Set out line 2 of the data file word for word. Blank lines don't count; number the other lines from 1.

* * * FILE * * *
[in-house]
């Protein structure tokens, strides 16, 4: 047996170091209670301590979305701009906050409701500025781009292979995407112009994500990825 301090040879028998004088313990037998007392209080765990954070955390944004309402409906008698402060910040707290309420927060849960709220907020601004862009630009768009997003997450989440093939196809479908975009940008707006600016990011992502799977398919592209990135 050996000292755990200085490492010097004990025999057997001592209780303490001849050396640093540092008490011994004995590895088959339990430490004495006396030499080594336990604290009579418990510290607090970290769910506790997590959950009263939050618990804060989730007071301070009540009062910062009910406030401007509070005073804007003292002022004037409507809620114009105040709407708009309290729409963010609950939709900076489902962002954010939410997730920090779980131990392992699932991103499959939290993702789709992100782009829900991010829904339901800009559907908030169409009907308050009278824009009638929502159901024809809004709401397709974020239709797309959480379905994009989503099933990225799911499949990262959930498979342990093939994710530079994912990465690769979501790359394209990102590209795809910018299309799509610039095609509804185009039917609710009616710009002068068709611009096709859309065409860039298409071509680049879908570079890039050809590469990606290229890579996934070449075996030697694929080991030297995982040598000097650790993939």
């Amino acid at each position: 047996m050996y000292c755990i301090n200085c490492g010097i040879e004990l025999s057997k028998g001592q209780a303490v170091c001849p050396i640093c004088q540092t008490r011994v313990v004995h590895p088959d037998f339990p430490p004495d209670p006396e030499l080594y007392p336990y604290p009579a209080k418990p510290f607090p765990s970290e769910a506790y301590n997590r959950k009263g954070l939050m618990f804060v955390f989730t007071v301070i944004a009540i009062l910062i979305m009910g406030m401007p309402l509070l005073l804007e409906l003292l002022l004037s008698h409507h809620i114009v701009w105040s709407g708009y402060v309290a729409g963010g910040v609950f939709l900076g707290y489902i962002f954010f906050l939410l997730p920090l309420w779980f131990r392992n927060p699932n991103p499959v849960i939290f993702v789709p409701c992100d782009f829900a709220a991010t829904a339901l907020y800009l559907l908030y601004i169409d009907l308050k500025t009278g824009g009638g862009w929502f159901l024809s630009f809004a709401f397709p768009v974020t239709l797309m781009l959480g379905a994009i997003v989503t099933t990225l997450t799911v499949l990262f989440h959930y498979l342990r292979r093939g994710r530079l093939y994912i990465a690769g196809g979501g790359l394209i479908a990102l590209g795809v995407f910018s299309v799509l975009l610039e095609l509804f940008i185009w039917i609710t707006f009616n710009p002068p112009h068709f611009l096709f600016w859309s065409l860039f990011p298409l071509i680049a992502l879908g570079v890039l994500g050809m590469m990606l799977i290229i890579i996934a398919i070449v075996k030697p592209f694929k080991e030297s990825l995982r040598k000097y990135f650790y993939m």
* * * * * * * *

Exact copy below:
């Protein structure tokens, strides 16, 4: 047996170091209670301590979305701009906050409701500025781009292979995407112009994500990825 301090040879028998004088313990037998007392209080765990954070955390944004309402409906008698402060910040707290309420927060849960709220907020601004862009630009768009997003997450989440093939196809479908975009940008707006600016990011992502799977398919592209990135 050996000292755990200085490492010097004990025999057997001592209780303490001849050396640093540092008490011994004995590895088959339990430490004495006396030499080594336990604290009579418990510290607090970290769910506790997590959950009263939050618990804060989730007071301070009540009062910062009910406030401007509070005073804007003292002022004037409507809620114009105040709407708009309290729409963010609950939709900076489902962002954010939410997730920090779980131990392992699932991103499959939290993702789709992100782009829900991010829904339901800009559907908030169409009907308050009278824009009638929502159901024809809004709401397709974020239709797309959480379905994009989503099933990225799911499949990262959930498979342990093939994710530079994912990465690769979501790359394209990102590209795809910018299309799509610039095609509804185009039917609710009616710009002068068709611009096709859309065409860039298409071509680049879908570079890039050809590469990606290229890579996934070449075996030697694929080991030297995982040598000097650790993939």